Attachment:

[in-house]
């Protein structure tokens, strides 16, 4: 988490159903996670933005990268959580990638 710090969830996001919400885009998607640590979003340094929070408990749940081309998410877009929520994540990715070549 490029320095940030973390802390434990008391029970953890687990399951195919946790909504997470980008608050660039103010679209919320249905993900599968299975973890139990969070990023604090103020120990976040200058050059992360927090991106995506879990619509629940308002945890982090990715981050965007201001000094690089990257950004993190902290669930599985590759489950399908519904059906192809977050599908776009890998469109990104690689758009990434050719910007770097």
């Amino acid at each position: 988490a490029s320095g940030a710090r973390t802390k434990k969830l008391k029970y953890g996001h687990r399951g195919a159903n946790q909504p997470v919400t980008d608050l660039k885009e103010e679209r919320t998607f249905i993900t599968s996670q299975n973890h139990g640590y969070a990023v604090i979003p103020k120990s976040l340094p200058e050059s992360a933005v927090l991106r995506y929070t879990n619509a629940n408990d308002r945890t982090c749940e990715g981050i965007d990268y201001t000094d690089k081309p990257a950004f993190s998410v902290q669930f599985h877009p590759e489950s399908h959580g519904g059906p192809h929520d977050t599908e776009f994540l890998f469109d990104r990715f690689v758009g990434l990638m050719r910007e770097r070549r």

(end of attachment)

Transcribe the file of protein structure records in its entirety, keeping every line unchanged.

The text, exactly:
[in-house]
């Protein structure tokens, strides 16, 4: 988490159903996670933005990268959580990638 710090969830996001919400885009998607640590979003340094929070408990749940081309998410877009929520994540990715070549 490029320095940030973390802390434990008391029970953890687990399951195919946790909504997470980008608050660039103010679209919320249905993900599968299975973890139990969070990023604090103020120990976040200058050059992360927090991106995506879990619509629940308002945890982090990715981050965007201001000094690089990257950004993190902290669930599985590759489950399908519904059906192809977050599908776009890998469109990104690689758009990434050719910007770097």
């Amino acid at each position: 988490a490029s320095g940030a710090r973390t802390k434990k969830l008391k029970y953890g996001h687990r399951g195919a159903n946790q909504p997470v919400t980008d608050l660039k885009e103010e679209r919320t998607f249905i993900t599968s996670q299975n973890h139990g640590y969070a990023v604090i979003p103020k120990s976040l340094p200058e050059s992360a933005v927090l991106r995506y929070t879990n619509a629940n408990d308002r945890t982090c749940e990715g981050i965007d990268y201001t000094d690089k081309p990257a950004f993190s998410v902290q669930f599985h877009p590759e489950s399908h959580g519904g059906p192809h929520d977050t599908e776009f994540l890998f469109d990104r990715f690689v758009g990434l990638m050719r910007e770097r070549r």